Girl Scout cookies are getting more expensive. In some places, at least.
At least one New York State chapter, the Girl Scouts Heart of the Hudson, told troop parents and other members of the community in an email this week that all cookies will be sold for $6 per box this coming cookie season - which takes place from about January to April annually nationwide - up from $5 last year.
"In order to combat rising production and material costs, GSHH will be increasing the price of all cookie packages to $6.00," the chapter's interim CEO wrote, adding "we expect our neighboring councils to announce similar increases in the coming weeks and months."
Some cookies, like S'mores and Toffee-Tastic, were already priced at $6. But now the higher price will apply to other cookies that the troops sell, including the more classic varieties.
The group leader pointed to higher costs, both for the Girl Scouts chapter and its cookie supplier, Little Brownie Bakers.
"Unfortunately, both LBB and GSHH are not immune to inflation, and costs have risen for all aspects of the business," the letter reads.
Other chapters, including one in Louisiana and another in New York, announced similar increases last year. The Girl Scouts of Northern California also increased prices last year, saying that the change was necessary to balance their budget.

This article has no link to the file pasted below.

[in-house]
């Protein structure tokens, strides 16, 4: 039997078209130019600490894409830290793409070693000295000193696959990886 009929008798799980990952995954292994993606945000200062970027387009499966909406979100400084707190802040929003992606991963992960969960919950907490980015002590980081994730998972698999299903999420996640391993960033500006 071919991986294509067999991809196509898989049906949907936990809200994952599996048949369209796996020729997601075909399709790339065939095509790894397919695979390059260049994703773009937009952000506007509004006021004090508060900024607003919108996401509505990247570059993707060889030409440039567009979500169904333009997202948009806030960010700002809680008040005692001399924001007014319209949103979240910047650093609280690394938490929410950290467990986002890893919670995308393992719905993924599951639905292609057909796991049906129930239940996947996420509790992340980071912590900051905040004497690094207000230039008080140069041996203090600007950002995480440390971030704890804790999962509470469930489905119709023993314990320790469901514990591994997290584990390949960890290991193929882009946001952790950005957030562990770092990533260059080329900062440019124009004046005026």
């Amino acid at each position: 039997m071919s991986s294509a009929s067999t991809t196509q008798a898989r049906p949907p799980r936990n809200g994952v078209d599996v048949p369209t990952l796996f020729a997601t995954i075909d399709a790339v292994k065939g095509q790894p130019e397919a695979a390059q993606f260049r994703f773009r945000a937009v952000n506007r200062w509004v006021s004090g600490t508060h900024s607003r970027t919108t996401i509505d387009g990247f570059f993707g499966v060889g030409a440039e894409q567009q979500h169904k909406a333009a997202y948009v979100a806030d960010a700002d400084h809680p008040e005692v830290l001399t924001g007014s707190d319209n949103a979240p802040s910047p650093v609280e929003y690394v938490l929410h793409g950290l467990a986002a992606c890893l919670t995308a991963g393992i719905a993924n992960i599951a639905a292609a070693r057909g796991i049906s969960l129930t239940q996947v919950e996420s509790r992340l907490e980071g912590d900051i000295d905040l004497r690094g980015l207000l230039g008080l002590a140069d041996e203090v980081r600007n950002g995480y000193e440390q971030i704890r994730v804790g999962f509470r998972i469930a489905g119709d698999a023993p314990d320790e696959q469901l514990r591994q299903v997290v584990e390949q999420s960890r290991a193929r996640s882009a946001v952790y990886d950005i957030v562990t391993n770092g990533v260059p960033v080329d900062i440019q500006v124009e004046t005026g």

"Each of our 111 Girl Scout councils sets local Girl Scout Cookie prices based on several factors," a spokesperson for Girl Scouts of the USA told CNN. "In some instances, councils are faced with the tough decision to raise the prices, though prices have remained steady in many areas for a number of years." Troops across the country announced price increase from $4 to $5 a box in 2014 and 2015.
Consumers have been tightening their belts when it comes to discretionary items, and some may balk at the higher prices.
But Girl Scouts learned last year that there is a market for higher-priced cookies, thanks to the Raspberry Rally debacle. The Rallies, a limited-edition, raspberry-flavored version of the beloved Thin Mint, sold out rapidly and ended up on eBay for several times the listed price, to the frustration of the Girl Scouts leadership.
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